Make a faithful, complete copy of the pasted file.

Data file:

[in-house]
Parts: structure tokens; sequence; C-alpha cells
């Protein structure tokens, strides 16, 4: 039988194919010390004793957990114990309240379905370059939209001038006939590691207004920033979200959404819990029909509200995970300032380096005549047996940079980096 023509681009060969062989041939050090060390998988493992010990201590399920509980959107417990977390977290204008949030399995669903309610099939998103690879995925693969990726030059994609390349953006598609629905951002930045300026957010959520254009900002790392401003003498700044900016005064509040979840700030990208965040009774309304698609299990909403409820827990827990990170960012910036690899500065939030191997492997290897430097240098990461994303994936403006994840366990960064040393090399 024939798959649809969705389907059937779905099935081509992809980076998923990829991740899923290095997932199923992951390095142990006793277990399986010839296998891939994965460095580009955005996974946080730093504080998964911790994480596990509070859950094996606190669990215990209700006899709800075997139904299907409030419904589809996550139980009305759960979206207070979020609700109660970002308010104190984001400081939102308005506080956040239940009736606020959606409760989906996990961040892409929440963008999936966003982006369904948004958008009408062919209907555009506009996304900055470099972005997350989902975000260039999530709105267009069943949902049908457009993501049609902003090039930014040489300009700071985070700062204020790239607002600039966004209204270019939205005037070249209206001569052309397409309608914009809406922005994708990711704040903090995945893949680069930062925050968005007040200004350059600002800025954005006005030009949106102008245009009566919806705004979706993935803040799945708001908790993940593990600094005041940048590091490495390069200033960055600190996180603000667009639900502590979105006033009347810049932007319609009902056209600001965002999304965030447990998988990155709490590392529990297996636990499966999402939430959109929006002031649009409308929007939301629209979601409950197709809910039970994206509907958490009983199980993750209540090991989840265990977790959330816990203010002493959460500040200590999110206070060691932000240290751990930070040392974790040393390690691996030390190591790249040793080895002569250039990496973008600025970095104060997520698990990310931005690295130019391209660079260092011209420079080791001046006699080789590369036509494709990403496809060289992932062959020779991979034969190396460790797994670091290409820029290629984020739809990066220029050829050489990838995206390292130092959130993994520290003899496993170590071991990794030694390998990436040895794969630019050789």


[in-house]
Parts: structure tokens; sequence; C-alpha cells
């Protein structure tokens, strides 16, 4: 039988194919010390004793957990114990309240379905370059939209001038006939590691207004920033979200959404819990029909509200995970300032380096005549047996940079980096 023509681009060969062989041939050090060390998988493992010990201590399920509980959107417990977390977290204008949030399995669903309610099939998103690879995925693969990726030059994609390349953006598609629905951002930045300026957010959520254009900002790392401003003498700044900016005064509040979840700030990208965040009774309304698609299990909403409820827990827990990170960012910036690899500065939030191997492997290897430097240098990461994303994936403006994840366990960064040393090399 024939798959649809969705389907059937779905099935081509992809980076998923990829991740899923290095997932199923992951390095142990006793277990399986010839296998891939994965460095580009955005996974946080730093504080998964911790994480596990509070859950094996606190669990215990209700006899709800075997139904299907409030419904589809996550139980009305759960979206207070979020609700109660970002308010104190984001400081939102308005506080956040239940009736606020959606409760989906996990961040892409929440963008999936966003982006369904948004958008009408062919209907555009506009996304900055470099972005997350989902975000260039999530709105267009069943949902049908457009993501049609902003090039930014040489300009700071985070700062204020790239607002600039966004209204270019939205005037070249209206001569052309397409309608914009809406922005994708990711704040903090995945893949680069930062925050968005007040200004350059600002800025954005006005030009949106102008245009009566919806705004979706993935803040799945708001908790993940593990600094005041940048590091490495390069200033960055600190996180603000667009639900502590979105006033009347810049932007319609009902056209600001965002999304965030447990998988990155709490590392529990297996636990499966999402939430959109929006002031649009409308929007939301629209979601409950197709809910039970994206509907958490009983199980993750209540090991989840265990977790959330816990203010002493959460500040200590999110206070060691932000240290751990930070040392974790040393390690691996030390190591790249040793080895002569250039990496973008600025970095104060997520698990990310931005690295130019391209660079260092011209420079080791001046006699080789590369036509494709990403496809060289992932062959020779991979034969190396460790797994670091290409820029290629984020739809990066220029050829050489990838995206390292130092959130993994520290003899496993170590071991990794030694390998990436040895794969630019050789």